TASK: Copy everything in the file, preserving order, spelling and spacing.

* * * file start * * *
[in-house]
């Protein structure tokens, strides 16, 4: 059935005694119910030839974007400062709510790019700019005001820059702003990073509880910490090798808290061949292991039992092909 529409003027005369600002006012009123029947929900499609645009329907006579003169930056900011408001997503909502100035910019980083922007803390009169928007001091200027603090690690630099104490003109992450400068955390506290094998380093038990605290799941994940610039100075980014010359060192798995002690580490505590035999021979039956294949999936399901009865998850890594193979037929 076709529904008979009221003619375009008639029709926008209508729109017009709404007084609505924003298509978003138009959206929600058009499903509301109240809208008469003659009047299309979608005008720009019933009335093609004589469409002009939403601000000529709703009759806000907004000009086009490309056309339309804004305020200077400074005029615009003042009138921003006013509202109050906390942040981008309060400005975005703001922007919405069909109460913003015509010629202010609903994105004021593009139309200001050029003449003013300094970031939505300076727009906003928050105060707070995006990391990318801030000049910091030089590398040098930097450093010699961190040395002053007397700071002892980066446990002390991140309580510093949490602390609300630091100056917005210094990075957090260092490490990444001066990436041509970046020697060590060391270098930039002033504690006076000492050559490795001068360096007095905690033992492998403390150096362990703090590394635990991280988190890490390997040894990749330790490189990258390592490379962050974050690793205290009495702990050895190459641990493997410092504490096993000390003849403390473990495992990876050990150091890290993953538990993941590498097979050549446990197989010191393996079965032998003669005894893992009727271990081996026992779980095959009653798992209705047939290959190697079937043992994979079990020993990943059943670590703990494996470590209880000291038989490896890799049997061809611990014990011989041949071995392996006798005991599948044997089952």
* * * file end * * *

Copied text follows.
[in-house]
């Protein structure tokens, strides 16, 4: 059935005694119910030839974007400062709510790019700019005001820059702003990073509880910490090798808290061949292991039992092909 529409003027005369600002006012009123029947929900499609645009329907006579003169930056900011408001997503909502100035910019980083922007803390009169928007001091200027603090690690630099104490003109992450400068955390506290094998380093038990605290799941994940610039100075980014010359060192798995002690580490505590035999021979039956294949999936399901009865998850890594193979037929 076709529904008979009221003619375009008639029709926008209508729109017009709404007084609505924003298509978003138009959206929600058009499903509301109240809208008469003659009047299309979608005008720009019933009335093609004589469409002009939403601000000529709703009759806000907004000009086009490309056309339309804004305020200077400074005029615009003042009138921003006013509202109050906390942040981008309060400005975005703001922007919405069909109460913003015509010629202010609903994105004021593009139309200001050029003449003013300094970031939505300076727009906003928050105060707070995006990391990318801030000049910091030089590398040098930097450093010699961190040395002053007397700071002892980066446990002390991140309580510093949490602390609300630091100056917005210094990075957090260092490490990444001066990436041509970046020697060590060391270098930039002033504690006076000492050559490795001068360096007095905690033992492998403390150096362990703090590394635990991280988190890490390997040894990749330790490189990258390592490379962050974050690793205290009495702990050895190459641990493997410092504490096993000390003849403390473990495992990876050990150091890290993953538990993941590498097979050549446990197989010191393996079965032998003669005894893992009727271990081996026992779980095959009653798992209705047939290959190697079937043992994979079990020993990943059943670590703990494996470590209880000291038989490896890799049997061809611990014990011989041949071995392996006798005991599948044997089952």